Erin Carlson Mast
My favorite tradition is that everyone contributes to what is on the table in some way, shape, or form. That might mean someone provides a family recipe for inspiration, brings linens, helps with the shopping, cooks or bakes the food, or participates in setting and clearing the table. Where we go, who is with us, and what we eat varies year to year, and reflects the diversity of other traditions in our extended family. The act of contributing is the constant, and it’s a loving, tangible way of showing we are thankful for one another.
Thanksgiving is my favorite holiday of the year, even though I don’t exactly have specific traditions on the day. Except Pumpkin Pie. There must be Pumpkin Pie. But dessert aside, I think the holiday is underappreciated. When else do Americans of all stripes gather around to eat good food, hang out with family, maybe watch some football, and reflect on the year behind and the year ahead? Black Friday and then the subsequent December holidays often seem to overshadow Thanksgiving. Yet pausing to reflect on what we’re thankful for is an important day for the nation. As Lincoln himself said in his proclamation announcing a national day of thanksgiving, “It has seemed to me fit and proper that” our nation’s blessings, “should be solemnly, reverently and gratefully acknowledged as with one heart and one voice by the whole American People.” So if anything, my favorite Thanksgiving tradition is reflecting on what we have to be thankful for.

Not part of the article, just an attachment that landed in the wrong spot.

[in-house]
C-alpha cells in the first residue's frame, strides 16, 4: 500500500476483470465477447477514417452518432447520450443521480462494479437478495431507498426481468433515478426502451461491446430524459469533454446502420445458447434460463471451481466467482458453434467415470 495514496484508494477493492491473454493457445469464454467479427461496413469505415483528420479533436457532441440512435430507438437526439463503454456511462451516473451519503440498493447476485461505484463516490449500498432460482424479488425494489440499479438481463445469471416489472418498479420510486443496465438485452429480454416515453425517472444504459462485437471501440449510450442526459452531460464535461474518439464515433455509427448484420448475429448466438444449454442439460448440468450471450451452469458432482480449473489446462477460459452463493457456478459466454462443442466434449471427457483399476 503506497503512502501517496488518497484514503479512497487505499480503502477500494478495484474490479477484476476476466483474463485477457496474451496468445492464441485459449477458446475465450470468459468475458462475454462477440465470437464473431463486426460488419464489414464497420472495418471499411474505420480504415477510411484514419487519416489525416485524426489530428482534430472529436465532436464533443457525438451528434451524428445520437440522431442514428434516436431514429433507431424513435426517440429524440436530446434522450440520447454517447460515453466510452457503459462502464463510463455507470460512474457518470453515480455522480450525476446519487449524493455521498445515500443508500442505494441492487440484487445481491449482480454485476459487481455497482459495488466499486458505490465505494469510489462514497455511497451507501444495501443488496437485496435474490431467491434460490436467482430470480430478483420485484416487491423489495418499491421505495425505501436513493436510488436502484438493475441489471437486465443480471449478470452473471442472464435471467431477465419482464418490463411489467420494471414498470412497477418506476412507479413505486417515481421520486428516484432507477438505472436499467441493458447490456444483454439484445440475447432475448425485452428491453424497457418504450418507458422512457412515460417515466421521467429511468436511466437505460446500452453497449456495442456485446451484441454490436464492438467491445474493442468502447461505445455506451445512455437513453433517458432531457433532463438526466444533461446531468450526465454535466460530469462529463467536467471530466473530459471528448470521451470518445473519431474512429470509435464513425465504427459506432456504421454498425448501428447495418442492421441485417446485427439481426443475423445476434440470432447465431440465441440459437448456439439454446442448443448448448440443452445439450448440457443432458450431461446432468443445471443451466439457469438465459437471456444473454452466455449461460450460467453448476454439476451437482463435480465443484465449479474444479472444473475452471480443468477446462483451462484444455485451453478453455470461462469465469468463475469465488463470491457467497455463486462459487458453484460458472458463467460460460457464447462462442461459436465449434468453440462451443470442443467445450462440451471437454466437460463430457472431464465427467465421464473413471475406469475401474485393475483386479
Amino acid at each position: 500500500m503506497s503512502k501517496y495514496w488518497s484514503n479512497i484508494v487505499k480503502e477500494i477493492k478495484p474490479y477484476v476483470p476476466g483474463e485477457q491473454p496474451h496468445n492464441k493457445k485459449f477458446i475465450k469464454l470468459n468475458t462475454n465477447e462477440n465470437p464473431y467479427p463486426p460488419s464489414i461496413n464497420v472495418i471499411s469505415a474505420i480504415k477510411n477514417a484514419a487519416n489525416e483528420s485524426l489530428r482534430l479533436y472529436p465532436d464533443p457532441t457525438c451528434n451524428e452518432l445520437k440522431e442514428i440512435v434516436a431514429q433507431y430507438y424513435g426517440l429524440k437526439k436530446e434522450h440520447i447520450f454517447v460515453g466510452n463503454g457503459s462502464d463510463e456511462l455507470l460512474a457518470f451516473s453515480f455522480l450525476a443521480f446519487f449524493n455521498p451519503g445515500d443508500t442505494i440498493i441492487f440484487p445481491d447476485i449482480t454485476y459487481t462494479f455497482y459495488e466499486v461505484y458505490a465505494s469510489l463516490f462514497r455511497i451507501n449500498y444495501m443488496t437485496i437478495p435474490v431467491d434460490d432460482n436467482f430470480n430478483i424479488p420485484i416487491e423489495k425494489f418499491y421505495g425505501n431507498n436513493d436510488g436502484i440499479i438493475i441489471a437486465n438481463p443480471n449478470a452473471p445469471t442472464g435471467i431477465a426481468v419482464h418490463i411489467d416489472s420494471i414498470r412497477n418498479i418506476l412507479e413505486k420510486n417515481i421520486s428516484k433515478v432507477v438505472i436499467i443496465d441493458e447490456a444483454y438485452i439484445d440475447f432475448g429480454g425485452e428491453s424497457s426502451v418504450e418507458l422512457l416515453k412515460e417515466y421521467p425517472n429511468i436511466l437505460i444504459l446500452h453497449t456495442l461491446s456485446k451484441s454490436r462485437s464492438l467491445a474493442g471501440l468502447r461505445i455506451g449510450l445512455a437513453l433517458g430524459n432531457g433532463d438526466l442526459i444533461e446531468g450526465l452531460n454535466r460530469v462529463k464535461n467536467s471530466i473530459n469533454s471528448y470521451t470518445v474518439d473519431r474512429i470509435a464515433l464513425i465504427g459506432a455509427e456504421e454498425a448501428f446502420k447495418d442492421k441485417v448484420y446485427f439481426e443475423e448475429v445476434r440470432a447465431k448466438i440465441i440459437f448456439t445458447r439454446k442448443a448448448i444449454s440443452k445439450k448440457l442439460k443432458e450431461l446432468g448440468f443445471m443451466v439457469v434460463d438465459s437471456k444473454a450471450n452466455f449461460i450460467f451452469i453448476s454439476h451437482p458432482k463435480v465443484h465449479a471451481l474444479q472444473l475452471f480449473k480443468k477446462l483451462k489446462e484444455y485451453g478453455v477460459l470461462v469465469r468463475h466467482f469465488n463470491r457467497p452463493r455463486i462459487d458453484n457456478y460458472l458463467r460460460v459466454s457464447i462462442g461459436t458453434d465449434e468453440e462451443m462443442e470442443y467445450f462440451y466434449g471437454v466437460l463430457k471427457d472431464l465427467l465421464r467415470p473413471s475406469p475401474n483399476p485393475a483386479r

1777: All 13 Colonies hold thanksgiving celebrations.
1789: President George Washington declares November 26th, a national day of thanksgiving.
1863: President Abraham Lincoln declares the last Thursday of November “as a day of Thanksgiving and Praise.”
1920: The first Thanksgiving parade is held in Philadelphia.
1924: The first Macy’s Thanksgiving Day Parade is held in New York City.
1934: The National Football League holds its first game on Thanksgiving Day.
1941: After altering the date of Thanksgiving, President Franklin Roosevelt reestablishes the fourth Thursday of November as Thanksgiving Day.
1947: President Harry Truman pardons a turkey that is marked for Thanksgiving dinner at the White House.